Five tips to finish the fall semester strong


Olivia Mendoza

Studying while using the Pomodoro technique

Nicole Ochoa

With the end of the first semester coming to a close, studying can be very stressful. The American Psychological Association reports that “83% of the teens surveyed said school was a significant or somewhat significant source of stress.” This means that it is important to help your stress levels by incorporating studying tips to aid with upcoming tests and quizzes. Being stressed for too long can cause eating changes, irritability, mood swings, and sickness. Here are five study tips to help you get through the finals season.

  1. Study in 25 Minute Periods with Five Minute Breaks. This is a method called the Pomodoro Technique, and it focuses on building strength through interval training. According to a Harvard study, “Taking frequent breaks can improve mental agility and prevent burnout.” Attention spans can be short, so it’s important to work with yours, not against it. Studying for a long period of time can leave students feeling disjointed and needing to reread materials, but by exercising the mind in intervals, your brain becomes more agile.
  2. Create Study Guides. Teachers and textbooks will often allude in class to what will be on the test. If a book or lecture mentions a term multiple times, there is a likelihood that it will appear on the next quiz or assessment. Compare notes with friends as well, maybe they heard an important note that you did not, or vice-versa. Use this to your advantage and create study guides. Some useful ideas are to create flashcards, or relate pictures to the terms. This can help with long term memory, especially as the material stays fresh in the mind. Review materials can be seen on websites like Quizlet, Cram, and Khan Academy.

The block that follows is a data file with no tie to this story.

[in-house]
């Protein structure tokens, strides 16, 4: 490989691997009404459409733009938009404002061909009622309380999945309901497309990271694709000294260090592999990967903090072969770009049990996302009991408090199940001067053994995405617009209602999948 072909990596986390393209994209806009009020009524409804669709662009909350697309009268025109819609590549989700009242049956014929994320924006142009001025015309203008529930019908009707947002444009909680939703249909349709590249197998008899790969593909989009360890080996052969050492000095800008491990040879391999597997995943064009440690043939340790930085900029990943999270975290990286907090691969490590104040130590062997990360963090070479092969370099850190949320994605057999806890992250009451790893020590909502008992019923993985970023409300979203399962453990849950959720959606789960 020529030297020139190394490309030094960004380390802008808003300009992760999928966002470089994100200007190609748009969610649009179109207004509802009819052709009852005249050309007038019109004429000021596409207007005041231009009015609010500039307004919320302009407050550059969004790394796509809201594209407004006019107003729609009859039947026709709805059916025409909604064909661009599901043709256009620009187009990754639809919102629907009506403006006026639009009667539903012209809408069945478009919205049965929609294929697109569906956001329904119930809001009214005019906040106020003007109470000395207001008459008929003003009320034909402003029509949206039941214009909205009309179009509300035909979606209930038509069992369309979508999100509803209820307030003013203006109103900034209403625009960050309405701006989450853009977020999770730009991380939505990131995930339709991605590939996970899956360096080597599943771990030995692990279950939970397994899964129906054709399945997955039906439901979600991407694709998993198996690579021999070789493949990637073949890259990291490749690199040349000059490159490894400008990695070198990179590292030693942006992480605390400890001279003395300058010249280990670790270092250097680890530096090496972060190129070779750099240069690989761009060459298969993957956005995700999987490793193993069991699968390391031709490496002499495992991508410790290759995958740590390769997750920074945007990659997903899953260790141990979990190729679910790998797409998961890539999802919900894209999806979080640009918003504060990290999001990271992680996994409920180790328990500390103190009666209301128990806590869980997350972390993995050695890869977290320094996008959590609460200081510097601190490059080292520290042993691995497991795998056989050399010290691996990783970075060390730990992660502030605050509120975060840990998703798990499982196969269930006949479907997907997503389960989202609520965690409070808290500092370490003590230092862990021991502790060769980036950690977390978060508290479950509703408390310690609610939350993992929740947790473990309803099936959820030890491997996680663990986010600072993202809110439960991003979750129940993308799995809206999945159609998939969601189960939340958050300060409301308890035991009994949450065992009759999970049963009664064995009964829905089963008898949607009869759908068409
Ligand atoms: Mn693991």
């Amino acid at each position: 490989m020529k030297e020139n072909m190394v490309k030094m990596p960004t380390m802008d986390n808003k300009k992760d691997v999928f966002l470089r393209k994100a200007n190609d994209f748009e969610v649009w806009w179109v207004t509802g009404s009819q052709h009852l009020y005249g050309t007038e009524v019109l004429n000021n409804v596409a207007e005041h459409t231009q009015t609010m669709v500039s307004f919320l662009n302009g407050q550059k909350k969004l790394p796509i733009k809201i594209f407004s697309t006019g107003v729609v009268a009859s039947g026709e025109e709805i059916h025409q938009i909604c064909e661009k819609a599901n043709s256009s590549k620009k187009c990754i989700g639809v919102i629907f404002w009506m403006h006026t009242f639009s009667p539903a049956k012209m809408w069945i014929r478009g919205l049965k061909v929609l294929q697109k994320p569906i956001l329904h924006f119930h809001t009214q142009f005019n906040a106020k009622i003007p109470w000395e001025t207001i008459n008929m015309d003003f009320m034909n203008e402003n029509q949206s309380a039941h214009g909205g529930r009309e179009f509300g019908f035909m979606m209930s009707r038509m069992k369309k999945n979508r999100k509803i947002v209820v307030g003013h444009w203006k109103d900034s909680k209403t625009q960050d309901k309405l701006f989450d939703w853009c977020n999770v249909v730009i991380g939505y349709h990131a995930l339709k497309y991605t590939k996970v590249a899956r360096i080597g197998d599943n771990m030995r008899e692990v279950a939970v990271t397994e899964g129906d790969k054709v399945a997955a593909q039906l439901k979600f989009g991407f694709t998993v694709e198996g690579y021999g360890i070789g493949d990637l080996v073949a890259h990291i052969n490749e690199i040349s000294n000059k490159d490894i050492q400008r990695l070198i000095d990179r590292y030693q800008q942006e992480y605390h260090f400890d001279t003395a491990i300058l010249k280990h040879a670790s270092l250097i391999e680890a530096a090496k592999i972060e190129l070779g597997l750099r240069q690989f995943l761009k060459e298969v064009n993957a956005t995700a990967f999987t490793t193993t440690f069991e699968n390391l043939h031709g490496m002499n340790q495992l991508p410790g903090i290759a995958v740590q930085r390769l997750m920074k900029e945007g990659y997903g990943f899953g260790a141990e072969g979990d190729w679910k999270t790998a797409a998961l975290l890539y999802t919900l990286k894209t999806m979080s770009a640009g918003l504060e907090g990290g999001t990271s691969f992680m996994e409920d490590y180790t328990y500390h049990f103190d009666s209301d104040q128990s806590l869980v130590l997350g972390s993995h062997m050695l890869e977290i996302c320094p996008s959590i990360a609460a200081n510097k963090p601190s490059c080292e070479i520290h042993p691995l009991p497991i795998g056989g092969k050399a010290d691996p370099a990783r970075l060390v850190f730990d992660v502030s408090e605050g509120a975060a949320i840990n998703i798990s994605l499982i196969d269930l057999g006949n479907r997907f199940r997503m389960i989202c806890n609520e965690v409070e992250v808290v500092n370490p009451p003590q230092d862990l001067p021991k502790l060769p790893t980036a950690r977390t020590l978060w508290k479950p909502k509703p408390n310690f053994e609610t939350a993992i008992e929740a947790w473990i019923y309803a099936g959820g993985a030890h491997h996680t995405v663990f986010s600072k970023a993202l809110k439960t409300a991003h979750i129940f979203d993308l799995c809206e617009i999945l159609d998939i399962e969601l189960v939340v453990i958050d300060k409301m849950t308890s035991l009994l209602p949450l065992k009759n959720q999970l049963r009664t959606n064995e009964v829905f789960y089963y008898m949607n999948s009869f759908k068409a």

3. Highlight. Highlighting important terms can help you look back at past work and find important information. While this is not an effective study tip on its own, it can be beneficial to make study guides. One suggestion is to color-code your highlights: yellow could be a main idea, green could be vocabulary, and orange could be important dates. This helps cut down time looking for important details and can also prove to be beneficial for jogging memory on tests. The influence of color has been proven by the National Center for Biotechnology Information: “Color helps us in memorizing certain information by increasing our attentional level.” Overall, using highlighters, especially color-coded ones, can help with memorization and attention to important details.
  4. Diffuse. Remember to diffuse while studying. When the mind is tense, it doesn’t allow for the brain to process the information. By focusing on studying, you tire your mind out and make it harder to concentrate and fully digest the information. Diffused learning goes back to the Pomodoro Technique of taking breaks to help strengthen your brain. Allowing the mind to make connections that are not forced, by simply stepping away from the information, is just as effective. Subconsciously seeing the bigger picture by letting the mind wander brings in a different perspective. Indirectly studying has greater effects than you might think. 
  5. Review Your Notes Periodically. When you look over notes, you jog your memory from before. Doing this often means it takes less time to jog your memory during the big test. Studies done on “the forgetting curve” and in AVID show that information is quickly forgotten – roughly 65% in one hour. By rereading materials often, you can slow down the curve of forgetting. Other ways to slow down the curve could be to invite friends onto calls to talk about the material. If you can teach the material, you know the material, according to the Feyman technique. This can benefit both you and your classmates, and help you to remember the materials for longer periods of time.

Remember to stay stress free and don’t procrastinate. Good luck, and have fun studying!